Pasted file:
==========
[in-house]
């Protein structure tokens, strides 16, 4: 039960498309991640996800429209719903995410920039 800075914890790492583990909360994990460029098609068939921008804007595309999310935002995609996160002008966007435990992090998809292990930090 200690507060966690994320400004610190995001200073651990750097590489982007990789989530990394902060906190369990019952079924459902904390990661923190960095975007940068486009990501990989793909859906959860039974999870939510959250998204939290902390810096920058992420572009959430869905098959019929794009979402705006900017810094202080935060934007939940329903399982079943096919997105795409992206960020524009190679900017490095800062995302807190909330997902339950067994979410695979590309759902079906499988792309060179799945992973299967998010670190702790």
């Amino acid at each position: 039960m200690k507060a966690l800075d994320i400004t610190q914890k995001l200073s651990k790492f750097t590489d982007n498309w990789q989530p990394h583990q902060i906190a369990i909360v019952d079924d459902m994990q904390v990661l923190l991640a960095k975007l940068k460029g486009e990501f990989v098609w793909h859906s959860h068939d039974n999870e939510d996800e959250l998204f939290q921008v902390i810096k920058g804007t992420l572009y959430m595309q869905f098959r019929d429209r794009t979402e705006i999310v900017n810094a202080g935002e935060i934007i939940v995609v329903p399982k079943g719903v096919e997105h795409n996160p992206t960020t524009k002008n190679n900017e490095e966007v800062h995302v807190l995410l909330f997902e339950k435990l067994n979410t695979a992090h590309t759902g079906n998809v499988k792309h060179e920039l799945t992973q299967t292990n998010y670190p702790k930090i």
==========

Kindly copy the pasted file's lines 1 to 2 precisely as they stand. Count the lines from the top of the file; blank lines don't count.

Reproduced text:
[in-house]
């Protein structure tokens, strides 16, 4: 039960498309991640996800429209719903995410920039 800075914890790492583990909360994990460029098609068939921008804007595309999310935002995609996160002008966007435990992090998809292990930090 200690507060966690994320400004610190995001200073651990750097590489982007990789989530990394902060906190369990019952079924459902904390990661923190960095975007940068486009990501990989793909859906959860039974999870939510959250998204939290902390810096920058992420572009959430869905098959019929794009979402705006900017810094202080935060934007939940329903399982079943096919997105795409992206960020524009190679900017490095800062995302807190909330997902339950067994979410695979590309759902079906499988792309060179799945992973299967998010670190702790």